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Bank of Buffalo, stored away piece by piece since 1989, still waits for its time

In 1989, the historic Bank of Buffalo building and its domed roof were carefully taken apart, piece by piece, in a hopeful effort to preserve the granite facade and other decorative elements after the structure was badly damaged.

Located next to the Merchants Mutual Insurance building at the corner of Main and Seneca streets, the vacant bank facility had been badly damaged when demolition crews hired by the city tore down the taller Chamber of Commerce Building next door.

A prominent developer had planned to erect a new high-rise tower, using both properties. The proposed new building was supposed to incorporate the pieces from the Bank of Buffalo edifice, under an agreement between the developer and the city Preservation Board that allowed the bank building to be demolished.

But the new project never came to fruition after several years, and the site instead became a parking lot. Meanwhile, the preserved architectural features were moved to a warehouse, where they have mostly sat in storage until their time comes.

Now, 28 years later, the property at 234 Main has finally changed hands, with Allpro Parking LLC buying it for $1.25 million. It's going to remain a parking lot, under the ownership of Allpro, with no sign of any construction plans.

"Our desire is to continue operating it as a parking lot as it currently is," said Richard Serra, Allpro CEO.

The Bank of Buffalo building, built in 1895 and demolished in 1989. (Photo by Karl R. Josker)

The sale is drawing renewed attention from preservationists focusing on the original "memorandum of understanding" and the plight of the squat historic building that stood in downtown Buffalo for nearly a century. The agreement will be on the agenda of the Preservation Board's next meeting June 29, although it's not clear what action the board could take.

"People fantasize about bringing that building back, but we have not heard about anything concrete to do so in 30 years," said Jessie Fisher, executive director of Preservation Buffalo Niagara. "Wouldn't it be exciting for Buffalo if we did? What a great infill project."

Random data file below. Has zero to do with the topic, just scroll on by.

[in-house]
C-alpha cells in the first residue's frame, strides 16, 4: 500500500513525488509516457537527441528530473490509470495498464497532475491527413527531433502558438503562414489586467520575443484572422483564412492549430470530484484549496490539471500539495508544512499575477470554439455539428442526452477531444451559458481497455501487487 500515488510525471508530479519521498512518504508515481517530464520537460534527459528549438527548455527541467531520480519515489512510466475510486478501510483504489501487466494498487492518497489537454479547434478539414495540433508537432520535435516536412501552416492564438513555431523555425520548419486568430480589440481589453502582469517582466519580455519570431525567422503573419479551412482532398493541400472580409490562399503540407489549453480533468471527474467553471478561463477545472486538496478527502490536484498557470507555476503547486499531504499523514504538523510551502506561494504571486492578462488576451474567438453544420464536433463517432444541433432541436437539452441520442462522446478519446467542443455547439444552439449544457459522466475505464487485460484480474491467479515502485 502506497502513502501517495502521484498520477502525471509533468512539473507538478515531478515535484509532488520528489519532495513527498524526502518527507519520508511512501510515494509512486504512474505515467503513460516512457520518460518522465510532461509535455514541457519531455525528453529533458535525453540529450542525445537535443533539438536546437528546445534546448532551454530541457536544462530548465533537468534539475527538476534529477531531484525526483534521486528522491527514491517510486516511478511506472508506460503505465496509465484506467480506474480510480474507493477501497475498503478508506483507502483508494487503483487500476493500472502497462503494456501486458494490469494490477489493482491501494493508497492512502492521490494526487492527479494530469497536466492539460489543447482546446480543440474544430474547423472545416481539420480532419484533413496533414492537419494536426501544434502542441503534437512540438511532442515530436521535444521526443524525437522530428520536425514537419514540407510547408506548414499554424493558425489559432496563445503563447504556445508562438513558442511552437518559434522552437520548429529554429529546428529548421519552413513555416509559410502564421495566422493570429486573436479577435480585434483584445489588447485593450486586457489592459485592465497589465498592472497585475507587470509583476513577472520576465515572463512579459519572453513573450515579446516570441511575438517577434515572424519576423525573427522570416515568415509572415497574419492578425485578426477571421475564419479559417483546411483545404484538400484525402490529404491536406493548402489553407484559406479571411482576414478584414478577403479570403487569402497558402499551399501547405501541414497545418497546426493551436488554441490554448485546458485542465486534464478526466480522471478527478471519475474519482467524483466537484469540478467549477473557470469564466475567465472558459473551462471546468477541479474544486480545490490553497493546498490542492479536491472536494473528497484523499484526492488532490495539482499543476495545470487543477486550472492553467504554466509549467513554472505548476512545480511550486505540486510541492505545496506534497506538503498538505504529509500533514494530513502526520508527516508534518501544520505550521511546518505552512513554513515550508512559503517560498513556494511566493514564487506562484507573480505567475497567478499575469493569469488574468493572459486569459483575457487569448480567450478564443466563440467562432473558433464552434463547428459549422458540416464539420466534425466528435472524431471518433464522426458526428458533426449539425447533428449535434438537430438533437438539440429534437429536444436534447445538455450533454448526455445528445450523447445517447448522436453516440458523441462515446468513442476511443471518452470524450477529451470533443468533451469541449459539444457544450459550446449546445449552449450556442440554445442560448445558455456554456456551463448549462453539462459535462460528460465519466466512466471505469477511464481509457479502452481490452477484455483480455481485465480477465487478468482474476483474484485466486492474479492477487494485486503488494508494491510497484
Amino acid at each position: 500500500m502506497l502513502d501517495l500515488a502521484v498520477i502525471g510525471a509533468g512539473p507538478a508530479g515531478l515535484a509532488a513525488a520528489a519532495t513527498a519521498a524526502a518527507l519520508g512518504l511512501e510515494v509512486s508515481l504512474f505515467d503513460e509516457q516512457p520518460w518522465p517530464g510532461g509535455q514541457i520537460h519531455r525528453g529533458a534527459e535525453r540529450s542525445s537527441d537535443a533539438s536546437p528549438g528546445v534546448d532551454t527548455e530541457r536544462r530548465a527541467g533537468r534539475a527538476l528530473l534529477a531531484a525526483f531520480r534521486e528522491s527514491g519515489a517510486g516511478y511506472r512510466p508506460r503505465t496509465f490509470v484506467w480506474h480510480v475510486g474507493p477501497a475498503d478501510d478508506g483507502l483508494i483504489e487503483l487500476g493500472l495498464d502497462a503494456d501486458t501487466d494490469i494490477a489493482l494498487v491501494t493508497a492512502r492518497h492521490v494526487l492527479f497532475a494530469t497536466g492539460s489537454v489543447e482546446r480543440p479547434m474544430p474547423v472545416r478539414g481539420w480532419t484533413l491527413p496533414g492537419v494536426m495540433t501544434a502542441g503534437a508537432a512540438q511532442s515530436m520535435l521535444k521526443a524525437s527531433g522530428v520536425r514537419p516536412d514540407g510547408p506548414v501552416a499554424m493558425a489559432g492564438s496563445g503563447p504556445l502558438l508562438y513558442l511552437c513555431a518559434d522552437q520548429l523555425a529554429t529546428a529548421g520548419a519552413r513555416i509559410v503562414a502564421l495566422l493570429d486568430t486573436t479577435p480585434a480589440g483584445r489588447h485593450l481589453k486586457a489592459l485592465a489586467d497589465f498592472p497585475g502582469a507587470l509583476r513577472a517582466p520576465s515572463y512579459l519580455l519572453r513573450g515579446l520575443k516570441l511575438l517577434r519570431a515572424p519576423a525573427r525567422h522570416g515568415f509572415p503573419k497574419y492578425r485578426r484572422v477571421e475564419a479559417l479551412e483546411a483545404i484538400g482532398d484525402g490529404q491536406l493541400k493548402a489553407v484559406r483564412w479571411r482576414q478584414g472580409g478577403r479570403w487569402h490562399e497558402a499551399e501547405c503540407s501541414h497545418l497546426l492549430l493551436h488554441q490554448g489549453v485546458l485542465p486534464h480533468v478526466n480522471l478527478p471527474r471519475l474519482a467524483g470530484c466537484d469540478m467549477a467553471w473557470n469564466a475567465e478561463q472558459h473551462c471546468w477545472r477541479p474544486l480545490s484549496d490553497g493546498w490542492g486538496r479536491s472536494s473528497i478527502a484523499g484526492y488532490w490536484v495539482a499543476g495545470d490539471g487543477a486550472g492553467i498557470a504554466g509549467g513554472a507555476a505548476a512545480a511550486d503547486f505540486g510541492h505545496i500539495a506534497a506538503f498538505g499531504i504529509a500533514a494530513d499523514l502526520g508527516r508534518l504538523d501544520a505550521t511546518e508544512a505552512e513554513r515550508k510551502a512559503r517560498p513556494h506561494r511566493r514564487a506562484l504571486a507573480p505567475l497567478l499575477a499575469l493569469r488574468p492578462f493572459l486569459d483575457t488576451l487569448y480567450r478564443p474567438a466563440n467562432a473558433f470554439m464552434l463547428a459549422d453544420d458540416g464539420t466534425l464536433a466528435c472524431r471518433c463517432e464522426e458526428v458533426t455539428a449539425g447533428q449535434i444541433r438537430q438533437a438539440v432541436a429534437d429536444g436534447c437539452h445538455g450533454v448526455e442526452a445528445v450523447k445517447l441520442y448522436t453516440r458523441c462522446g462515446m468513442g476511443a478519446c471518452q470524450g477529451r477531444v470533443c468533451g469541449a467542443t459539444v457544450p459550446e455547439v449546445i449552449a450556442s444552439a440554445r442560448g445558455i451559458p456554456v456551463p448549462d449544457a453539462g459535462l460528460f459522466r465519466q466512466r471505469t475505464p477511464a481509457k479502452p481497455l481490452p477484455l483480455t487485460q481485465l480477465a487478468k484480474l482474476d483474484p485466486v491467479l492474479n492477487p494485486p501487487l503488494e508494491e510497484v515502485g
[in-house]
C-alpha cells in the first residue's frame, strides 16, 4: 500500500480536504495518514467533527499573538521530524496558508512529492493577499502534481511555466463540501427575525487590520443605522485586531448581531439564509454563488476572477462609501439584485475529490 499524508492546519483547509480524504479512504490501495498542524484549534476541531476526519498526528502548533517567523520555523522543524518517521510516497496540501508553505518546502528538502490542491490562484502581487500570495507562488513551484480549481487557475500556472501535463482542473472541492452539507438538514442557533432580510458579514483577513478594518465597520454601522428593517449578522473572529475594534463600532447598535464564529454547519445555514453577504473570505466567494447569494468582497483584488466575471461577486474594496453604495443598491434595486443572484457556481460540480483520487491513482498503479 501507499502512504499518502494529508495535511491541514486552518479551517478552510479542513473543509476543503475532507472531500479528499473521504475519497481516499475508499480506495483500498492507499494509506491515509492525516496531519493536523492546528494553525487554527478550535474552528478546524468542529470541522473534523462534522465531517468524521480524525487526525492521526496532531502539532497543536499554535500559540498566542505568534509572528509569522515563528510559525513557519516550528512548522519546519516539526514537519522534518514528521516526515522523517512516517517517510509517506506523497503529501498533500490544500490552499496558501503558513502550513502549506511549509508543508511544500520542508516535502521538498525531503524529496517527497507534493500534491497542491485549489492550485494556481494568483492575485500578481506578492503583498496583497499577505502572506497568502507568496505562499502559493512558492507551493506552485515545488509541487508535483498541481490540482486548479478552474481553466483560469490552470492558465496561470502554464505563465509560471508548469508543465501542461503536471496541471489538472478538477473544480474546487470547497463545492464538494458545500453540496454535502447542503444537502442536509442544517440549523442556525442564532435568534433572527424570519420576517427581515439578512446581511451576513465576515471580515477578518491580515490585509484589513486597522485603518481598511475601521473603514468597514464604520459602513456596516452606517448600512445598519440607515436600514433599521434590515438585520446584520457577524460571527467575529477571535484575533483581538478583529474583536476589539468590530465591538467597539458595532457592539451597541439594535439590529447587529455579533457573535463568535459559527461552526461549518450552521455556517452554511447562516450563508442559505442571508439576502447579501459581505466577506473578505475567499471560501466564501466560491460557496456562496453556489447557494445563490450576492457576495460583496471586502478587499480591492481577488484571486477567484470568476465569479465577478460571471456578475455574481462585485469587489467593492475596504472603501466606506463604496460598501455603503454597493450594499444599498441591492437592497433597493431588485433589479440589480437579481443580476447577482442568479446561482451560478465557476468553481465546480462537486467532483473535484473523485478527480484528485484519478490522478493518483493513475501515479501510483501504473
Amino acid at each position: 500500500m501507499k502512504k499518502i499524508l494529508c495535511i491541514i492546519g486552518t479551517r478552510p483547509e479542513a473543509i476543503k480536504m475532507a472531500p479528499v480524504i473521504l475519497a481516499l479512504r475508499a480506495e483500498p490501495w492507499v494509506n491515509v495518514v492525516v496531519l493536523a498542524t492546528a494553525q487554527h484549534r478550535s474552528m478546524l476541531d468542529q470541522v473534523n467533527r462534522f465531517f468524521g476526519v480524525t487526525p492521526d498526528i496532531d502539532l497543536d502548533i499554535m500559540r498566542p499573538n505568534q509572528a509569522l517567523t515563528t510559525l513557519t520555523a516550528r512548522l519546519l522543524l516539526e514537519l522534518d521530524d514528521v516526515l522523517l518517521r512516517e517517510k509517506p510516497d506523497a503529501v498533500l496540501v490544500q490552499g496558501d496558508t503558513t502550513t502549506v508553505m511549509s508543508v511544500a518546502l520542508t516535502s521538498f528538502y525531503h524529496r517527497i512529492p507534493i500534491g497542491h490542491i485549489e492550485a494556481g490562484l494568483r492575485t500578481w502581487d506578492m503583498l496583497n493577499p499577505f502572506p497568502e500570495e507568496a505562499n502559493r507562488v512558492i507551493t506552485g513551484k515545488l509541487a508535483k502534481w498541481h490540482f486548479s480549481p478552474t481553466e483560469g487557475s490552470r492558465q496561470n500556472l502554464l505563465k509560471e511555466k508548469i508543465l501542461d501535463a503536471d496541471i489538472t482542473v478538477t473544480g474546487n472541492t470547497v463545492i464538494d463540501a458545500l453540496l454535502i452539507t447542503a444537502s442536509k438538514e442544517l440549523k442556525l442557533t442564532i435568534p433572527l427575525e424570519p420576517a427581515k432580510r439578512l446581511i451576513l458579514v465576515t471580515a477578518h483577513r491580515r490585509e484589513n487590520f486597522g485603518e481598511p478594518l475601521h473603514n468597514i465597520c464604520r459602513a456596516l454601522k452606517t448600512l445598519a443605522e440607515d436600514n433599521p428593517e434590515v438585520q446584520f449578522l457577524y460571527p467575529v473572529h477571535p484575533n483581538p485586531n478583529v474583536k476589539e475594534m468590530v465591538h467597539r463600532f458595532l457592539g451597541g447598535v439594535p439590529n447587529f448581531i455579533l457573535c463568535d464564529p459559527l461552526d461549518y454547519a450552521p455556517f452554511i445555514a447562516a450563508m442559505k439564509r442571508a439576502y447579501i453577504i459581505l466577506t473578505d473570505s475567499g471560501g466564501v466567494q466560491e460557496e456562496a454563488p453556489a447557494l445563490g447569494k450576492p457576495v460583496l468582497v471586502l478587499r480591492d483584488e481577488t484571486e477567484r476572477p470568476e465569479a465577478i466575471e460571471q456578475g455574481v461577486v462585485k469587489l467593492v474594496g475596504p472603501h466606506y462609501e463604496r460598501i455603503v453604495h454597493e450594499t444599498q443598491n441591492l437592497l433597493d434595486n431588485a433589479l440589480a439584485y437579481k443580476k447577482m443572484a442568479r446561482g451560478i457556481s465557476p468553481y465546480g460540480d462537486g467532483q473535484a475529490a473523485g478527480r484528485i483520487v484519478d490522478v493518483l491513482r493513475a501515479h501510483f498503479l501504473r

Designed by Robert Williams Gibson, the Bank of Buffalo building was constructed in 1895, at a time when Buffalo was thriving. The Renaissance Revival building featured detailed stonework, carved reliefs, arched entrances and a dome atop an octagonal terra cotta base.

The bank itself was acquired in 1976 and eventually became part of Bank of New York in 1989. By then, it was already vacant, as was its neighbor, the Chamber building, which was acquired in 1981 by a development corporation tied to the city.

Officials spent several years considering options for redeveloping the much taller Chamber building, and received proposals for a "paperless" office building, a mixed-use building and a luxury apartment complex. But the deteriorating condition of the structure forced them to tear it down instead, and then solicit bids for new construction.

Despite efforts to protect both the Merchants Mutual and Bank of Buffalo buildings next door, the demolition damaged the bank's dome, bent parts of the steel frame and cracked the terra cotta skin.

[Buffalo's other domed bank: M&T Center's Gold Dome Bank (gallery)]

Meanwhile, Frank L. Ciminelli's Ciminelli Development Co. – predecessor to Paul Ciminelli's Ciminelli Real Estate Corp. – had proposed erecting a $20 million high-rise office tower on both the Chamber and bank sites. That meant demolishing the bank, which Ciminelli asserted was structurally unsound while preservationists insisted it was stable.

So after much hand-wringing and dueling studies, the developer reached an accord with the city and preservationists: salvage what they could for future use at that site. As pieces of the walls and the terra cotta around the glass dome were taken down, the pieces were meticulously identified and numbered for reassembly later as part of any new project to be built on that property.

Ciminelli retained ownership of the property, which became an 85-space parking lot. It's been managed for years by Allpro – a separate company in which Paul Ciminelli is a part-owner – and Allpro is now buying the parcel, for an undisclosed price. The deal should close by week's end, Serra said.

"If anything is built on the site, they have to incorporate the granite from the building," said Anne Duggan, spokeswoman for Ciminelli Real Estate. "It is stored at one of our warehouse locations, but I don't believe Allpro is going to build anything."

As for the facade pieces, which are included in the sale, they're still in storage, alongside construction equipment and materials, in a Ciminelli-owned facility near Broadway and Bailey Avenue. That's where they will stay, for now.

"We will be maintaining them as they have been throughout their existence," Serra said. "It will be our responsibility."

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